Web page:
Ottawa is the current county seat of Franklin County. The town was named after the Ottawa tribe of Indians, in the heart of whose reservation the town was laid out. Indian ownership prevented settlement until the spring of 1864. Less than 20 years after Ottawa, in its early days gained fame in Kansas, as well as in neighboring states, as home of the Chautauqua Assembly. It was the second largest of its kind, established in 1883, and it brought to the Midwest a cultural program the enriched the lives of thousands of people. The assembly attracted such famous speakers as William Jennings Bryan; President, William McKinley; President, Warren G. Harding; President, William H. Taft and President, Theodore Roosevelt.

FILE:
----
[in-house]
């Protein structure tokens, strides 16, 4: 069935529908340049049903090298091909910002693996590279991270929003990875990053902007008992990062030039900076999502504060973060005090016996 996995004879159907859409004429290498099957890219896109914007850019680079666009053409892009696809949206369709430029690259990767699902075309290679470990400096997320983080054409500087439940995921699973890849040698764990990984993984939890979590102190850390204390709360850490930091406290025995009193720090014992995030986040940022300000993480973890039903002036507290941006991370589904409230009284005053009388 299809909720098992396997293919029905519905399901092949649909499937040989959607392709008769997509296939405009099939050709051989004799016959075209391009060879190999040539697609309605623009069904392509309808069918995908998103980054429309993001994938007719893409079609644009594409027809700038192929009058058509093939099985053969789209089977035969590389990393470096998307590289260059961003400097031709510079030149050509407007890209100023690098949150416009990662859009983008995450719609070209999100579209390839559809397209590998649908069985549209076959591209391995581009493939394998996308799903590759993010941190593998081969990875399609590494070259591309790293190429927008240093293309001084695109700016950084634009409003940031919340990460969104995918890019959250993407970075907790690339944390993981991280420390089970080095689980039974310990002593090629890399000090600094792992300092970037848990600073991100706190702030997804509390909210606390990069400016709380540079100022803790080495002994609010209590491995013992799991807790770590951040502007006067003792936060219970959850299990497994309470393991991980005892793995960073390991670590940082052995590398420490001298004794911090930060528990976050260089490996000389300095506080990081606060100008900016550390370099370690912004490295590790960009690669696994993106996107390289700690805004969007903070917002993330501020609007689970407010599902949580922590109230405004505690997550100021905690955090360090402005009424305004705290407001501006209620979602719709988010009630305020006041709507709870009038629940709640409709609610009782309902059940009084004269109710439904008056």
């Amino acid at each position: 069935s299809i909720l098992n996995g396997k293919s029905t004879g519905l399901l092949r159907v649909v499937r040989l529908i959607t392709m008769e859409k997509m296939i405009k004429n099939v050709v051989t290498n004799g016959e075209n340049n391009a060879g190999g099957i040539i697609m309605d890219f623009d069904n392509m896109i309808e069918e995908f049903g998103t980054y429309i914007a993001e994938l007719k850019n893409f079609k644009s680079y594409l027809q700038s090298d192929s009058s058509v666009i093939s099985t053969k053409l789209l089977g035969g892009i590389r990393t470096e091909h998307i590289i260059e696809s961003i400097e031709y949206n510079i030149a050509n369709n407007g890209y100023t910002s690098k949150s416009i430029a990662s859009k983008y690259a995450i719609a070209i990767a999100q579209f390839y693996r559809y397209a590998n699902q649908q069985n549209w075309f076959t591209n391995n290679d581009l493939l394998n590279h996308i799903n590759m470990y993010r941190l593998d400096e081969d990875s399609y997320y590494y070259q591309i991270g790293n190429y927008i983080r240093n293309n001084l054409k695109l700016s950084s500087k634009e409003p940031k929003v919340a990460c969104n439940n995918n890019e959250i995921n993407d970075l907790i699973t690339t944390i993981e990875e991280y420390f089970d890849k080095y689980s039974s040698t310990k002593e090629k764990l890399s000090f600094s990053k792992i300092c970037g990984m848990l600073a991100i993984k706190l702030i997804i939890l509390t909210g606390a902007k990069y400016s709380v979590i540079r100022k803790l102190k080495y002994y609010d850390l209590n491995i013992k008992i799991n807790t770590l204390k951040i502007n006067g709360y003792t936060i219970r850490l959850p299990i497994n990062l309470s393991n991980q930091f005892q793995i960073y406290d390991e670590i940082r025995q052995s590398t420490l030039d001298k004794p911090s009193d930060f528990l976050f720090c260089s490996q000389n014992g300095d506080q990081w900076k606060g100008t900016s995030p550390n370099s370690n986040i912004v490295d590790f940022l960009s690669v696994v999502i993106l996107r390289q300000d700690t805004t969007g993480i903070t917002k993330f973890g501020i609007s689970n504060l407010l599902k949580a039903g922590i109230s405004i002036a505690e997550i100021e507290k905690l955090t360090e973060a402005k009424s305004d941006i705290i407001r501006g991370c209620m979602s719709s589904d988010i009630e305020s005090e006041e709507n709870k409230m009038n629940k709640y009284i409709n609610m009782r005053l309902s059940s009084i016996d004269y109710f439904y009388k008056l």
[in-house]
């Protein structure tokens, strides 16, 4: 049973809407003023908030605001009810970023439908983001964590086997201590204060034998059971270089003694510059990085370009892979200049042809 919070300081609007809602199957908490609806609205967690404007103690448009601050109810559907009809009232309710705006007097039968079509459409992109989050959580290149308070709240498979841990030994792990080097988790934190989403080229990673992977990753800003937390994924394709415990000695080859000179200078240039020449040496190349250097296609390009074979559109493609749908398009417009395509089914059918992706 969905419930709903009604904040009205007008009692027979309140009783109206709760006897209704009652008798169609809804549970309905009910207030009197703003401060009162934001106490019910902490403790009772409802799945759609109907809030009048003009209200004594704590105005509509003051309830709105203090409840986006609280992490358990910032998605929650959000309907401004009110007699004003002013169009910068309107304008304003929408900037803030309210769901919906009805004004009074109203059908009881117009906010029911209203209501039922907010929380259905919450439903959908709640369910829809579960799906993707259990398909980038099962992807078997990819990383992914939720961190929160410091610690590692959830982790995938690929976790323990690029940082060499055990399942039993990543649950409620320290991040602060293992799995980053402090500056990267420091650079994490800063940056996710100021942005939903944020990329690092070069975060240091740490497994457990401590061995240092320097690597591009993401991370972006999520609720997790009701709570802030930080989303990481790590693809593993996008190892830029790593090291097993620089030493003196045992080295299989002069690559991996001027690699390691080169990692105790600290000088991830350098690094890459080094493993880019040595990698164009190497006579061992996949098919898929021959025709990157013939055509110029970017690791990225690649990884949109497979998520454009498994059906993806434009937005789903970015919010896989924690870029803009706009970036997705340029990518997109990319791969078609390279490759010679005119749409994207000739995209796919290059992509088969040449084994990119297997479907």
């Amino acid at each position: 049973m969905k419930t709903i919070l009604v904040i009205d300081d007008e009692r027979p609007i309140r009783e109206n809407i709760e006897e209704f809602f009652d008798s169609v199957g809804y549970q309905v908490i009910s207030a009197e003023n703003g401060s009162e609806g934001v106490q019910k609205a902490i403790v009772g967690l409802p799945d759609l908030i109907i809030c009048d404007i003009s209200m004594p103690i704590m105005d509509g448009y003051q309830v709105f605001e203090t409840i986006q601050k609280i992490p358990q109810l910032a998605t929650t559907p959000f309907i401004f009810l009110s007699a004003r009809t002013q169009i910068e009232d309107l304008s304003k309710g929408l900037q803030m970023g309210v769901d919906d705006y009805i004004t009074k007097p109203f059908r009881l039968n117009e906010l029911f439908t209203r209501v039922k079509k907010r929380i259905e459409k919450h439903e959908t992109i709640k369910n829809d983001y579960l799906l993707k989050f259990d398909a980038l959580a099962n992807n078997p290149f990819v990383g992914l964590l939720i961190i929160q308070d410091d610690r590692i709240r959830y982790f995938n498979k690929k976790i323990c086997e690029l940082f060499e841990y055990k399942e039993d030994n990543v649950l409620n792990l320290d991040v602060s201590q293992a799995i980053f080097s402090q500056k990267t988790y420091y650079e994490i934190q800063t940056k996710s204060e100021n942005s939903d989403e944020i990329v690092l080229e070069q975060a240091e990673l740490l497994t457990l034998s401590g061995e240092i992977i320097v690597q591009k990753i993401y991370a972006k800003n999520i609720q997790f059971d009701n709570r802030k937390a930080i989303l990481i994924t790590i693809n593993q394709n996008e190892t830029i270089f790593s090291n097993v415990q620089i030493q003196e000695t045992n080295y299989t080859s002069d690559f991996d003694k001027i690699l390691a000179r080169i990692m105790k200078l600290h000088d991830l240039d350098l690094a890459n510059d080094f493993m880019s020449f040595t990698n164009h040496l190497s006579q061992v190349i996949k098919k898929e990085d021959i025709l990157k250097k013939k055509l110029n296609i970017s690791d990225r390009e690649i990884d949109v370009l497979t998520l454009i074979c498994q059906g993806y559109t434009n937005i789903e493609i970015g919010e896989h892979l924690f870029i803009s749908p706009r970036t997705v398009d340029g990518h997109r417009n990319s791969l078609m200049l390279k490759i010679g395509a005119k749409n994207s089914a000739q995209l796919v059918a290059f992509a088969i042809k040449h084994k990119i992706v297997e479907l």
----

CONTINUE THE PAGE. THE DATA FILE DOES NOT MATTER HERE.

Visit the Old Depot Museum. This two story passenger depot was built in 1888 and today serves as a museum.
The Victorian-era mansions and buildings designed by the Famous Kansas Architect, George Washburn, who made his home in Ottawa for nearly 60 years, are truly magnificent architectural gems.
The Ottawa Municipal Auditorium offers a variety of musical and performing events year round. The Ottawa Community Arts Council also offers monthly exhibits featuring local and regional artists. The OCAC provides special classes for children and adults. The Arts Council sells original art works and prints including the "Buttons" drawing by Grandma Layton.